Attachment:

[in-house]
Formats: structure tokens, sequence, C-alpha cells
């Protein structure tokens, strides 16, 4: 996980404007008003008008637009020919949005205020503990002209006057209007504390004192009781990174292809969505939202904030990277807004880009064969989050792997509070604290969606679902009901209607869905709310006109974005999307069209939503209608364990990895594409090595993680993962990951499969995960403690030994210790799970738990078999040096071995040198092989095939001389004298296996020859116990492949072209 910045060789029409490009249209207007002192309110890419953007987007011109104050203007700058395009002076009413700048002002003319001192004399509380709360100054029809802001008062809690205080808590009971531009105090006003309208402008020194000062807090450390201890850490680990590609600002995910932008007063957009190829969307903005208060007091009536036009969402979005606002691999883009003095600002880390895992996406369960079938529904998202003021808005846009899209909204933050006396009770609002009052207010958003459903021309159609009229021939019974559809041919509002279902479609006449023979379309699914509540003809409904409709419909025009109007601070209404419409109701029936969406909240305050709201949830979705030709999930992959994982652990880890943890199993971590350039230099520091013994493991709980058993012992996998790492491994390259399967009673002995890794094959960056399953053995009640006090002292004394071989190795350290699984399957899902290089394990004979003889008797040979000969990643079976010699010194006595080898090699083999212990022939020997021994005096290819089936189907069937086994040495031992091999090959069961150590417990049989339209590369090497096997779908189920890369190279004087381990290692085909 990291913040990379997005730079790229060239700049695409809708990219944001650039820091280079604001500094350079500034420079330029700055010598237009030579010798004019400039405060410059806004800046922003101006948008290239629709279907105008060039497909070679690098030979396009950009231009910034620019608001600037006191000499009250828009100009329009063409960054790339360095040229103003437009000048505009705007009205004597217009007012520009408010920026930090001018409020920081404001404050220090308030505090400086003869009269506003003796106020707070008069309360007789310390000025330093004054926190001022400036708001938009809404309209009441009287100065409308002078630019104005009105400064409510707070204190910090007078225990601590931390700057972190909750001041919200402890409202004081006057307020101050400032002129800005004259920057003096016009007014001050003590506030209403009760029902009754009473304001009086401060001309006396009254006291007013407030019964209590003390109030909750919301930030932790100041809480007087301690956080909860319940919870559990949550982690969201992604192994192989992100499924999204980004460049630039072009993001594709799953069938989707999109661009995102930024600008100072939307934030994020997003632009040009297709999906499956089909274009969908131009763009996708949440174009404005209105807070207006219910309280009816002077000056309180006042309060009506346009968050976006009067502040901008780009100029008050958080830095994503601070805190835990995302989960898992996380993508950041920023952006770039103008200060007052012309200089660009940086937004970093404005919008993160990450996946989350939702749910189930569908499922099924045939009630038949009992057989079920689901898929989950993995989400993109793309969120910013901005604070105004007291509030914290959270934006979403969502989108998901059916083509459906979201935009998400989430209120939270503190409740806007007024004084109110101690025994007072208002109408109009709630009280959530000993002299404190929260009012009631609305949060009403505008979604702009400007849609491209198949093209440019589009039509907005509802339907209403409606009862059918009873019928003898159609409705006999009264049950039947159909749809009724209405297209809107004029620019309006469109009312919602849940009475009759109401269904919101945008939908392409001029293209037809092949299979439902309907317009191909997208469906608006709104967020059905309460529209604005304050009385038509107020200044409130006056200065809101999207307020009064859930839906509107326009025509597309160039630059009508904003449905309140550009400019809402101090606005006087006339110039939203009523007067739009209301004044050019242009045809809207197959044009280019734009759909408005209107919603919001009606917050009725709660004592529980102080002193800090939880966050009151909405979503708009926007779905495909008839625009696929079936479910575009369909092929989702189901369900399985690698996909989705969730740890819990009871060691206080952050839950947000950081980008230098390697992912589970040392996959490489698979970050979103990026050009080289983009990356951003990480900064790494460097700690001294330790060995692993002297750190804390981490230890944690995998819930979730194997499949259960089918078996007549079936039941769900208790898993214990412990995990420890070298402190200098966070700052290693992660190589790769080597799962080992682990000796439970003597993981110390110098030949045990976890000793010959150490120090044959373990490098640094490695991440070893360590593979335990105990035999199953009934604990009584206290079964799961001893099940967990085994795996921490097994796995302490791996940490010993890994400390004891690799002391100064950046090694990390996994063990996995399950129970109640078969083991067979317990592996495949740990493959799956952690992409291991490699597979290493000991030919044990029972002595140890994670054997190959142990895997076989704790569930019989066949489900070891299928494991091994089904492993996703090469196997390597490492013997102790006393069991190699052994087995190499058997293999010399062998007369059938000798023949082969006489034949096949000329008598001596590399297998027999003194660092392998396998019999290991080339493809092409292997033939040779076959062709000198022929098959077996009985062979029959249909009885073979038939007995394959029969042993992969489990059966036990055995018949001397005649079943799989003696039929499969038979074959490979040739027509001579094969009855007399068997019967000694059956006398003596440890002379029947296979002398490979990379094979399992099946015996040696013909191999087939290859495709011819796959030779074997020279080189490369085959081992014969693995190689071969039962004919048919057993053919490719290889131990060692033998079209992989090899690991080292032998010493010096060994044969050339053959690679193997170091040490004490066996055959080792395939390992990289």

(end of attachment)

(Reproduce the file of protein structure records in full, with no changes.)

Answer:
[in-house]
Formats: structure tokens, sequence, C-alpha cells
């Protein structure tokens, strides 16, 4: 996980404007008003008008637009020919949005205020503990002209006057209007504390004192009781990174292809969505939202904030990277807004880009064969989050792997509070604290969606679902009901209607869905709310006109974005999307069209939503209608364990990895594409090595993680993962990951499969995960403690030994210790799970738990078999040096071995040198092989095939001389004298296996020859116990492949072209 910045060789029409490009249209207007002192309110890419953007987007011109104050203007700058395009002076009413700048002002003319001192004399509380709360100054029809802001008062809690205080808590009971531009105090006003309208402008020194000062807090450390201890850490680990590609600002995910932008007063957009190829969307903005208060007091009536036009969402979005606002691999883009003095600002880390895992996406369960079938529904998202003021808005846009899209909204933050006396009770609002009052207010958003459903021309159609009229021939019974559809041919509002279902479609006449023979379309699914509540003809409904409709419909025009109007601070209404419409109701029936969406909240305050709201949830979705030709999930992959994982652990880890943890199993971590350039230099520091013994493991709980058993012992996998790492491994390259399967009673002995890794094959960056399953053995009640006090002292004394071989190795350290699984399957899902290089394990004979003889008797040979000969990643079976010699010194006595080898090699083999212990022939020997021994005096290819089936189907069937086994040495031992091999090959069961150590417990049989339209590369090497096997779908189920890369190279004087381990290692085909 990291913040990379997005730079790229060239700049695409809708990219944001650039820091280079604001500094350079500034420079330029700055010598237009030579010798004019400039405060410059806004800046922003101006948008290239629709279907105008060039497909070679690098030979396009950009231009910034620019608001600037006191000499009250828009100009329009063409960054790339360095040229103003437009000048505009705007009205004597217009007012520009408010920026930090001018409020920081404001404050220090308030505090400086003869009269506003003796106020707070008069309360007789310390000025330093004054926190001022400036708001938009809404309209009441009287100065409308002078630019104005009105400064409510707070204190910090007078225990601590931390700057972190909750001041919200402890409202004081006057307020101050400032002129800005004259920057003096016009007014001050003590506030209403009760029902009754009473304001009086401060001309006396009254006291007013407030019964209590003390109030909750919301930030932790100041809480007087301690956080909860319940919870559990949550982690969201992604192994192989992100499924999204980004460049630039072009993001594709799953069938989707999109661009995102930024600008100072939307934030994020997003632009040009297709999906499956089909274009969908131009763009996708949440174009404005209105807070207006219910309280009816002077000056309180006042309060009506346009968050976006009067502040901008780009100029008050958080830095994503601070805190835990995302989960898992996380993508950041920023952006770039103008200060007052012309200089660009940086937004970093404005919008993160990450996946989350939702749910189930569908499922099924045939009630038949009992057989079920689901898929989950993995989400993109793309969120910013901005604070105004007291509030914290959270934006979403969502989108998901059916083509459906979201935009998400989430209120939270503190409740806007007024004084109110101690025994007072208002109408109009709630009280959530000993002299404190929260009012009631609305949060009403505008979604702009400007849609491209198949093209440019589009039509907005509802339907209403409606009862059918009873019928003898159609409705006999009264049950039947159909749809009724209405297209809107004029620019309006469109009312919602849940009475009759109401269904919101945008939908392409001029293209037809092949299979439902309907317009191909997208469906608006709104967020059905309460529209604005304050009385038509107020200044409130006056200065809101999207307020009064859930839906509107326009025509597309160039630059009508904003449905309140550009400019809402101090606005006087006339110039939203009523007067739009209301004044050019242009045809809207197959044009280019734009759909408005209107919603919001009606917050009725709660004592529980102080002193800090939880966050009151909405979503708009926007779905495909008839625009696929079936479910575009369909092929989702189901369900399985690698996909989705969730740890819990009871060691206080952050839950947000950081980008230098390697992912589970040392996959490489698979970050979103990026050009080289983009990356951003990480900064790494460097700690001294330790060995692993002297750190804390981490230890944690995998819930979730194997499949259960089918078996007549079936039941769900208790898993214990412990995990420890070298402190200098966070700052290693992660190589790769080597799962080992682990000796439970003597993981110390110098030949045990976890000793010959150490120090044959373990490098640094490695991440070893360590593979335990105990035999199953009934604990009584206290079964799961001893099940967990085994795996921490097994796995302490791996940490010993890994400390004891690799002391100064950046090694990390996994063990996995399950129970109640078969083991067979317990592996495949740990493959799956952690992409291991490699597979290493000991030919044990029972002595140890994670054997190959142990895997076989704790569930019989066949489900070891299928494991091994089904492993996703090469196997390597490492013997102790006393069991190699052994087995190499058997293999010399062998007369059938000798023949082969006489034949096949000329008598001596590399297998027999003194660092392998396998019999290991080339493809092409292997033939040779076959062709000198022929098959077996009985062979029959249909009885073979038939007995394959029969042993992969489990059966036990055995018949001397005649079943799989003696039929499969038979074959490979040739027509001579094969009855007399068997019967000694059956006398003596440890002379029947296979002398490979990379094979399992099946015996040696013909191999087939290859495709011819796959030779074997020279080189490369085959081992014969693995190689071969039962004919048919057993053919490719290889131990060692033998079209992989090899690991080292032998010493010096060994044969050339053959690679193997170091040490004490066996055959080792395939390992990289």